Plant Professor Bratrat Babu Sheresha When they visited Nepal’s Chitwan National Park in 2013, there was little fever in the flower family. Today, large areas of the park’s lawn are covered with invasive plants, says Shresha, who teaches at the University of Truman, on the outskirts of Kathmandu.
Indigenous plants are spreading rapidly in Nepal’s oldest national park in recent years – one of the reasons for the warming of fossil fuels on the planet, according to the Invasion Ecologist. Shresha, for her part, said: “The changing climate seems to be conducive to the rapid growth of invasive plants. The growing wildlife in Chitwan, a 950-square-kilometer (370-square-mile) park in the southern plains of Nepal, is now overflowing with grasslands and wetlands that provide fodder and shelter for wildlife. Climate change is a problem that is seen in parks and reserves around the world when it comes to what it means to “take care of nature”.
“More than ever, the park is in serious danger of losing its homes,” said Ananat Barral, chief of the Citian Guard. “We are concerned about the future of wildlife. Over the past decade, the park’s lawns have been overgrown with weeds such as Fever Flow, Lantana, the Vine per minute and one of the world’s most troublesome invaders.
As a result, he said, some parts of the park, including the one-horned rhinoceros, deer, and ants, have been partially or completely lost. Map of Chitwan’s latest lawn, Published in 2016, when the reserve was established, it reduced the size of the park’s grass-covered area and its grass-covered reserve to 6%, down from 20 percent in 1973.
Both temperatures and variable rainfall have allowed non-native plants to thrive, said Kathmandu, director of the Kathmandu-based Interspection Research Institute. He warned that global warming could predict global warming in the near future as war on fossil fuels continues.
Like the meadows, the park’s wetlands are also under stress: the region’s wildlife is covered by vegetation, and flooding and unpredictable droughts are causing biological damage, say biologists.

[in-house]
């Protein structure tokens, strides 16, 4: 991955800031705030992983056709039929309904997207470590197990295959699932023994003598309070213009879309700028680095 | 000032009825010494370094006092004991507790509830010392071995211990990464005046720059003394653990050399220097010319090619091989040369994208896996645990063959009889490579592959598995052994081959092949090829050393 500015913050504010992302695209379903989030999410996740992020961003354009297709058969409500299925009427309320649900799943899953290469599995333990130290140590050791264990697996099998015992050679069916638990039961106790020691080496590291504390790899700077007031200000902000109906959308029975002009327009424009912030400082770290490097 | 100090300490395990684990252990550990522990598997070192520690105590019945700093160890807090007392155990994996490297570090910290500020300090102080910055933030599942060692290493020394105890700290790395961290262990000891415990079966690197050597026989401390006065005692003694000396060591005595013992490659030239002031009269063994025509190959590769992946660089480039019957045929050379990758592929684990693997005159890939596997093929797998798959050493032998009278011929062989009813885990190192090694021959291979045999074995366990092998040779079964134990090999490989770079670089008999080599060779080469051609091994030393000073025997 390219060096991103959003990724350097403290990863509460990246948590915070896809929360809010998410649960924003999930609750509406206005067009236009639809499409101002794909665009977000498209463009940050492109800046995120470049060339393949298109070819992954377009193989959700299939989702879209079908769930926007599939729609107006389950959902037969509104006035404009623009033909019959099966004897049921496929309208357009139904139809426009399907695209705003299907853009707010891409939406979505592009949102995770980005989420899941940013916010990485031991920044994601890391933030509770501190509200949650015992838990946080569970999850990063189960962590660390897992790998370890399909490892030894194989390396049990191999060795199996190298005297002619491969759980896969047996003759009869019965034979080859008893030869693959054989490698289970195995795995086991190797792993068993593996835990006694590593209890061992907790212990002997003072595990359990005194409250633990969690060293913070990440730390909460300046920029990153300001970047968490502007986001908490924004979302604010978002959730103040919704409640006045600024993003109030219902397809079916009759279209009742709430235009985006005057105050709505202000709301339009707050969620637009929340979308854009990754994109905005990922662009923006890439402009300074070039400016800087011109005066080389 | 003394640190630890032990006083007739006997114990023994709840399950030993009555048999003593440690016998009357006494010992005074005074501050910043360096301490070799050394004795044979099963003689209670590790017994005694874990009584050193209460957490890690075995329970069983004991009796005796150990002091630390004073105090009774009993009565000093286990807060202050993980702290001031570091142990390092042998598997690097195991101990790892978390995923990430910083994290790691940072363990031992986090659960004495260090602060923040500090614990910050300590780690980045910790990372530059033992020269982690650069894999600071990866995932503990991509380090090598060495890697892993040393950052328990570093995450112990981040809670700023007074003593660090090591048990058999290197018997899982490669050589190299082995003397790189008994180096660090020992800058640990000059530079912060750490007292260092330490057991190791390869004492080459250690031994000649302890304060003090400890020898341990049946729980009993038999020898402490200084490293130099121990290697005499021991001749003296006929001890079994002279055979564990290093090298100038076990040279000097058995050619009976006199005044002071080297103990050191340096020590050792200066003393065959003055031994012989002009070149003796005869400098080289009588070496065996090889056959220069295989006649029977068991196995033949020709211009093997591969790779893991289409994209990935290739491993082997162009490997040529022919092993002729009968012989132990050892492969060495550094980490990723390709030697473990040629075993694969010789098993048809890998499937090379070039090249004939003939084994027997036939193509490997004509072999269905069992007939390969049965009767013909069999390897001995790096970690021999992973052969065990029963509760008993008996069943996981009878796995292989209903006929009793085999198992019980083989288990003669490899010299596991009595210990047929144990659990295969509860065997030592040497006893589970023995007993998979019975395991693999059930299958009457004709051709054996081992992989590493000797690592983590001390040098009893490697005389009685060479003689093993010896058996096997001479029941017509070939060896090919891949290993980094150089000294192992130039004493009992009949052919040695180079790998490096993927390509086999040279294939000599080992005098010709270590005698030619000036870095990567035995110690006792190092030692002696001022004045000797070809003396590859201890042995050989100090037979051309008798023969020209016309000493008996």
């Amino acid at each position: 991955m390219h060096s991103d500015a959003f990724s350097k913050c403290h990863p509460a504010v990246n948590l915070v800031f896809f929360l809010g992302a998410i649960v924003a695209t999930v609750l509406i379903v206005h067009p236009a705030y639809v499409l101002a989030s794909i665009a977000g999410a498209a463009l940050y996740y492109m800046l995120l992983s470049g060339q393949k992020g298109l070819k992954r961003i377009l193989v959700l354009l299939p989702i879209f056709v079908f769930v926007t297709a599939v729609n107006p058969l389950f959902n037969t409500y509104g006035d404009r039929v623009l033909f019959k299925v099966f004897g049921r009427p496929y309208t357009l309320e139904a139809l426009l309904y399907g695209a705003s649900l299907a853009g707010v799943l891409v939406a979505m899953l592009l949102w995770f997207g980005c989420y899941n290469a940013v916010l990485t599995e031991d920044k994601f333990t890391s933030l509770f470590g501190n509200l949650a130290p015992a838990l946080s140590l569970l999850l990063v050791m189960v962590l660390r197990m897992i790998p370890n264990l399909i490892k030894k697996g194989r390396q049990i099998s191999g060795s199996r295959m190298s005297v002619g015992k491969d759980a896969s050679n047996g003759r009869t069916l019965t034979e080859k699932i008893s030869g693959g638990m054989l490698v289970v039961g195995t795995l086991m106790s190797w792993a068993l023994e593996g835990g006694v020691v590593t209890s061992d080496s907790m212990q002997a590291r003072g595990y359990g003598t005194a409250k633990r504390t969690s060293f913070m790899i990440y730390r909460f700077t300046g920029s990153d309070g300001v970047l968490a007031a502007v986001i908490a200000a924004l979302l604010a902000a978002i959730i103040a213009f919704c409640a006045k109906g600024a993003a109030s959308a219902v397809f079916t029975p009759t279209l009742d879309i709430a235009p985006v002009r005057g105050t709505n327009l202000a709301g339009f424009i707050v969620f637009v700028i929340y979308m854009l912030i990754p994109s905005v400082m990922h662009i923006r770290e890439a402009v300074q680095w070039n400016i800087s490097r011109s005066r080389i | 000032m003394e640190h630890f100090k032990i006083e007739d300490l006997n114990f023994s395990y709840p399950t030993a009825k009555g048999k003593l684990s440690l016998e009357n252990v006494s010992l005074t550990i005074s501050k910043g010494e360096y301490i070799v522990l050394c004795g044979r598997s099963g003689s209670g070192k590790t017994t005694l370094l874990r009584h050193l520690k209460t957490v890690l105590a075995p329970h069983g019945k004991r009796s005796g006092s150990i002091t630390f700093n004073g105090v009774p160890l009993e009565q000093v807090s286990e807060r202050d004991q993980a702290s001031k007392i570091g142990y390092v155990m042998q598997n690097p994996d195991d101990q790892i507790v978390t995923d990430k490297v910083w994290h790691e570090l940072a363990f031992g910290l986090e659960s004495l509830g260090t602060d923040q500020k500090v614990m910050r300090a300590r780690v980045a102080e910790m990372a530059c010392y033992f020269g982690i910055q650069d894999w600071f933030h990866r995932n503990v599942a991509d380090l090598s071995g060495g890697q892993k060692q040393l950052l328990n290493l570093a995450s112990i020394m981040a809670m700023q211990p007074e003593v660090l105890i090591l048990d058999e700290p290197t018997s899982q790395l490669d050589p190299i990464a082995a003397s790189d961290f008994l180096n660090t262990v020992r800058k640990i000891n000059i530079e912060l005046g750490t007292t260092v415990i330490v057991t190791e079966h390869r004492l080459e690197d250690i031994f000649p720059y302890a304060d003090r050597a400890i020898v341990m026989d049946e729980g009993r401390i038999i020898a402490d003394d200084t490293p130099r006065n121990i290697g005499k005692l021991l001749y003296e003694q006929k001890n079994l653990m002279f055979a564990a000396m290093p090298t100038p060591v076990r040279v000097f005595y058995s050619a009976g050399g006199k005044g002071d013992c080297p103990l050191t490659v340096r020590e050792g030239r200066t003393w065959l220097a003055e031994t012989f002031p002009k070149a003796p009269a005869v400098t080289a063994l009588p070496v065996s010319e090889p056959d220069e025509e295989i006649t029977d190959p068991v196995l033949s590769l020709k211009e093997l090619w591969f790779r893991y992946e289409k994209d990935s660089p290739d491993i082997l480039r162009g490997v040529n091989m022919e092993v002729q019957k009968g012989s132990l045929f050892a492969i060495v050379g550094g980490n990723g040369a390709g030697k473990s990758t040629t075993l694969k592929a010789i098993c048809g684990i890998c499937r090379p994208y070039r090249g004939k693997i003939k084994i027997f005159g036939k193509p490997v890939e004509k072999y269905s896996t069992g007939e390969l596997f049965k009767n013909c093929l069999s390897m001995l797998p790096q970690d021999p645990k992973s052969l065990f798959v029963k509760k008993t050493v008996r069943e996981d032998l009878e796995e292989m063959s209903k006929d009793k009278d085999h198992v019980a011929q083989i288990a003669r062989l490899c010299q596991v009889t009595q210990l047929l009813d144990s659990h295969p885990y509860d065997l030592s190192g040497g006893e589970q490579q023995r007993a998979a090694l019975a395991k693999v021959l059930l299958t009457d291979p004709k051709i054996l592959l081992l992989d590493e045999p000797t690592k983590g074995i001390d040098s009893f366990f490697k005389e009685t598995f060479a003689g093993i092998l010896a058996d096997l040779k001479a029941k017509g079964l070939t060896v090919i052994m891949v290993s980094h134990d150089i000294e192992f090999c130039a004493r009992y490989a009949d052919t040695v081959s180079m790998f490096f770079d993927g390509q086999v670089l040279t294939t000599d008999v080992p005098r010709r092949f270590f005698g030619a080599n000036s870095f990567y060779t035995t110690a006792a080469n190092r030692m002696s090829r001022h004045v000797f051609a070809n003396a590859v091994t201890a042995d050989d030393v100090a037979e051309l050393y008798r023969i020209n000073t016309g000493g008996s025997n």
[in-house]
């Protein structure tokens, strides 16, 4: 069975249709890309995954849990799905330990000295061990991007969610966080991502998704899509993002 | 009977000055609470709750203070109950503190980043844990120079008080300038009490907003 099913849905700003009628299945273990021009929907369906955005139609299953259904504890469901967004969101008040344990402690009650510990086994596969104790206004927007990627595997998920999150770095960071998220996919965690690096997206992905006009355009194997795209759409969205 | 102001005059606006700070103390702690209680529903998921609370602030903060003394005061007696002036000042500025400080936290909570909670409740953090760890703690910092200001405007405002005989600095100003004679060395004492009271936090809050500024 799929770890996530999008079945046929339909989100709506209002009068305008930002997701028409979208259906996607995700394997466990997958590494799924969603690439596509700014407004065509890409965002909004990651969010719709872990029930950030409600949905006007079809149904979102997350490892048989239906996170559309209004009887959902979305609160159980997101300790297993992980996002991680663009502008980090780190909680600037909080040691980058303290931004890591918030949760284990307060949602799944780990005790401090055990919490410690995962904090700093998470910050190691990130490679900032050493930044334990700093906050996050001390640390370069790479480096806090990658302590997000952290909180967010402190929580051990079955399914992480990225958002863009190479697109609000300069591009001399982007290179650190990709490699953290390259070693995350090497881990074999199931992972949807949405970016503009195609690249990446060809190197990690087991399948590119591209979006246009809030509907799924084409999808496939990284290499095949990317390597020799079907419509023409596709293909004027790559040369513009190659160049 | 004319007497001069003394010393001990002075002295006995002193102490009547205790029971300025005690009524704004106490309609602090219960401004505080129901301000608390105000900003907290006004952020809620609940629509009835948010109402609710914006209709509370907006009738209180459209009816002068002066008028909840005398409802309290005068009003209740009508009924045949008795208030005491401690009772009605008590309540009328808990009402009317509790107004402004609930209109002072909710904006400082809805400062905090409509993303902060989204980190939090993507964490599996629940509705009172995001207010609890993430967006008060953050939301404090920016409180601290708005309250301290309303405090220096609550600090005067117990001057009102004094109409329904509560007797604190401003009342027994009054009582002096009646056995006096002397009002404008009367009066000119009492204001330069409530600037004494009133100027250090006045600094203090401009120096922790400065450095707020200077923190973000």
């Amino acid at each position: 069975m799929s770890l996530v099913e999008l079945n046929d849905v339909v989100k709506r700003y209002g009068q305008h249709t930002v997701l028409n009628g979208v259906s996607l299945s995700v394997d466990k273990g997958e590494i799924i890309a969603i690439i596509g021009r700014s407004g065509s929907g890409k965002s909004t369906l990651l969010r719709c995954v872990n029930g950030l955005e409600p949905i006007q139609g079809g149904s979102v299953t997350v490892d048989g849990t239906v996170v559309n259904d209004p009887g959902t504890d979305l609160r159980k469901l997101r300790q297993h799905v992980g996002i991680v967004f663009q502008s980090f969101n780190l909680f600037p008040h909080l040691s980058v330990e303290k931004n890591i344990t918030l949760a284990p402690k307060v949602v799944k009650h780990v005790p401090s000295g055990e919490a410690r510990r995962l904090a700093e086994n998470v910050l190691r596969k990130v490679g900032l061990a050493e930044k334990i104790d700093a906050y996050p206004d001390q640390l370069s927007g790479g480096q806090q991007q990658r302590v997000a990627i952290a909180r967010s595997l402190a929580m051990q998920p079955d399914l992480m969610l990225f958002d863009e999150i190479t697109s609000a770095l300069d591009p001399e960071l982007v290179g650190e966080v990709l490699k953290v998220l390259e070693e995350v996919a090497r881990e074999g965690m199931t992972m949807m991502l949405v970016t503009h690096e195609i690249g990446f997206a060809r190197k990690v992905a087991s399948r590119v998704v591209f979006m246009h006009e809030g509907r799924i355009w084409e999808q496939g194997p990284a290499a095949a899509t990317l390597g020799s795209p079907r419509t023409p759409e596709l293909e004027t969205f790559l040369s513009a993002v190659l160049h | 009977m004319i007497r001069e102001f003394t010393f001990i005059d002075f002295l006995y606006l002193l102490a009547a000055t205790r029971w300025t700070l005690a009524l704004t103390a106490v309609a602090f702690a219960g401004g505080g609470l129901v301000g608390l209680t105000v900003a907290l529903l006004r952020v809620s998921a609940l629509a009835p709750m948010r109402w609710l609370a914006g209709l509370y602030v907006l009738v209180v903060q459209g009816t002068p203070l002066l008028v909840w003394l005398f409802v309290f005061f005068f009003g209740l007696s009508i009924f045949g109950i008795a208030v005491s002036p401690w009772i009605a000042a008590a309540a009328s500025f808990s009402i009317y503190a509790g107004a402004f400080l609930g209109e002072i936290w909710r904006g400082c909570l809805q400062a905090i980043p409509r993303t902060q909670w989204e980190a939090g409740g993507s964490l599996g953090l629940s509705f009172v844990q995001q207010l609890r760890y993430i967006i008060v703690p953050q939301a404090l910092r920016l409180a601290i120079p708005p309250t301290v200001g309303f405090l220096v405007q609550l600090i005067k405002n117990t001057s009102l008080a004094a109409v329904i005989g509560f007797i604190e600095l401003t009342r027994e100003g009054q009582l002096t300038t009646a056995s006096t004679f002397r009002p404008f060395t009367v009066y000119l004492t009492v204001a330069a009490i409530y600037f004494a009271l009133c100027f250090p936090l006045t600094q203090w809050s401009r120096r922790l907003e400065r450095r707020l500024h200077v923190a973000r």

Babu Ram Lamichan, head of the Sauraha Biodiversity Center at the entrance to Chitwan, said heavy rains combined with winter floods and prolonged dry spells in the spring were degrading the wetlands of Chitwan. Many ponds and walkways in the park have dried up and turned into forest or vacant land, while others have been flooded with sand, silt and gravel. “Too much and too little water – both are problems today. They are threatening the park’s rich diversity by changing the habitat of the wildlife, ”said Lamichan. The spring season of 2019 was so dry that park officials said they had to install water wells in the wild buffalo. And one-horned rhinos have left two places on the east side of the park because the most severe dry season means swamps will no longer be flooded.
As water sources dry up and grasslands dwindle, some park animals have begun to move to better human settlements in search of better grazing and water, increasing the risk of human and wildlife conflicts, park officials said. Residents in villages near the park are now reporting more frequent wildlife attacks and damage to their crops, said Barral, head of conservation.
Nepal’s wildlife officials say that coping with the problem is costly in terms of manpower and budget. “We need to dig new ponds and build lawns every year,” said Haribhadra Acharya, a spokesman for the National Parks and Wildlife Conservation Department. Another 35 are trying to catch and store rainwater and rainwater, said the village guard, P. Shipp Ripsha. He said they have also worked to create 2,500 hectares (6,200 hectares) of new grasslands in the park. Its maintenance efforts – which include weeding out, cutting down trees and burning grass – have taken about 50 million Nepalese rupees ($ 420,000) – 40% of the park’s total development budget.
Five years later, the annual report of Chitwan National Park shows that only 9.5 million Nepalese rupees were spent on maintenance efforts. Working hard to protect the park’s ecosystem and wildlife means that climate change has not yet affected the park’s tourism – and there are fears that a conservation officer may one day face it.
Chitwan National Park generates more than 295 million Nepalese rolls each year – about 40% of the total revenue in Nepal’s 20 protected areas, according to a DNPC report. He said more than a third of tourists visiting Nepal to visit protected areas want to visit wildlife and adventure forest travelers. But he warned that if the park’s animals and habitats were not properly cared for, they would “stop coming.” A few years ago, the park’s main concern was stopping poachers. But now, “climate change is becoming more and more difficult to protect,” says Lamichan, a biologist.